- Most sets forbid phones. Obey.
- If phones permitted, and you can take selfies, make sure they are generic and do not betray any of the content. It is still safer to publish any more detailed shots after the programme has been aired. Check your contract if in doubt.
- don’t take photos of the crew and actors, unless they are fine with it. Ask, but don’t be offended if they refuse. Often they are too happy to oblige, make the best of it 🙂
- some sets have amazing catering – enjoy but be prepared to let the main crew eat first. Always take snacks and water with you just in case if you are on a new set – sometimes catering is less than perfect!
- Forget your ego. You are most often a background. If you specialize in historical clothing, weaponry, hairdressing etc – just relax and remember this is not about you, and you are not hired as a consultant to preach on the historical accuracy. The Make up and Costume department will not appreciate it – very often they are all too aware of the shortcomings but they too need to abide by the script and the designers/producers ideas. Remember TV and theatre does have different set of requirements, and you may not be aware of them. so ease up, and relax. A good relationship with the costume/make up department makes the whole experience invaluable – and may result in making friends and also, getting more work. I was very lucky to work with Ross Ebbutt from Cosprop over the last few years – and we both understand different perspective and different focus for living history and film. AS a result not only we got on well and developed a good working relationship, but I also went on to do some more costuming work for Ros later on ( secret so far…)
Hair and make up doing their magic…..
- Have a contract – most companies will issue one for you , do make sure what is required before actually coming on set. Make sure you read it all, small print included. If you haven’t agreed to doing any stunts or any activities not mentioned in the negotiations, don’t agree to the the spot. Some productions insure their extras for special stuff, some don’t – so don’t do anything risky if you are not insured and it hasn’t been agreed on.
- Using extra / casting agencies. A good idea if that’s what you want to do for a living and are available at a day’s notice ( so not something we can do -I am usually booked up with work for up to 6 months or more…). We tried once – with the results being that we immediately chucked the agency and treated separately as the agency was not only not providing us with the information, but also not updating the film crew – in once case I only found out we are on the next day by calling the HH point of contact directly – and then discovered that we are apparently booked for several days more – something that the agency completely forgot to mention. So choose your agency wisely, ask for recommendations etc. and when you find a good one, stick with them!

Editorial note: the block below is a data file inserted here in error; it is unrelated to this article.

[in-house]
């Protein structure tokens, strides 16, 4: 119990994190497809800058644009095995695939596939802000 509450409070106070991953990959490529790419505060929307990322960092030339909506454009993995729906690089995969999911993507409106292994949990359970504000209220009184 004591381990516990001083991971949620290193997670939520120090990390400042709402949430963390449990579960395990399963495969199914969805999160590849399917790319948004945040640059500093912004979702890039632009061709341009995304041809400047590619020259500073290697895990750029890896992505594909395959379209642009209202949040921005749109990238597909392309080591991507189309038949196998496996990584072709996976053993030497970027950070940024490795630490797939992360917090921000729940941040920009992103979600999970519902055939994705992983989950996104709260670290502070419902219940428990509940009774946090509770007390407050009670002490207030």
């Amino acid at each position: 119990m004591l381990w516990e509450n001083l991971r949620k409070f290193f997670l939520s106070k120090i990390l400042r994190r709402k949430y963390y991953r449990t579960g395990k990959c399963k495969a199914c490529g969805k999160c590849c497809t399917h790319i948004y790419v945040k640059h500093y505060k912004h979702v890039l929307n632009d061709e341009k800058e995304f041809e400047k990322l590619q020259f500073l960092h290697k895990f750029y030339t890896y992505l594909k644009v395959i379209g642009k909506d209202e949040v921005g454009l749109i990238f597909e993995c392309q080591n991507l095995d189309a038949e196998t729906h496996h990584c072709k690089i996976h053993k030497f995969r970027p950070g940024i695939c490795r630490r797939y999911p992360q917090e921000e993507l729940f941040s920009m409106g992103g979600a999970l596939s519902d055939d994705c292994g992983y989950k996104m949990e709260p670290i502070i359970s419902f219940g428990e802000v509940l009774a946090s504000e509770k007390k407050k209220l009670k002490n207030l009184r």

- Respect all the members of the crew. there are dozens and hundreds people involved, and although it is the actors/directors that usually are basking in the glory, being on a set makes you distinctively aware of how much work goes into the production, and ho many different people and jobs are involved. they are all people working at the best of their professional levels, and they are ALL essential.
all that stuff!!!!
- If asked to bring your own clothing, have a few options available – much easier for the costume department to choose the look they need!
- needless to say, if you are nervous in front of the camera, this is not a job for you….
- Enjoy. Tiring and often boring as it often is, it is also a great experience. You get to see lovely locations, you will observe top people working magic, your will contribute to this magic too. I learnt so much about different jobs on the set – it is mind blowing. Seeing actors being able to adapt different accents and personalities at a switch of a scene and repeating it over and over again, with ( apparent) fresh enthusiasm; admiring the make up, hair and costume guys who would work wonders transforming people from a 20 year old medieval knight in the morning to an 80 year old Soviet soldier in the afternoon; marveling at the light and sound guys and the technical department harnessing the laws of physics to their purposes; and just being impressed by the sheer hard work everybody was putting in – it is not a light work, but the effects are amazing.
Hope you found it an interesting read and maybe a useful one – and hope I didn’t scare you too much from having a go if you ever considered it 🙂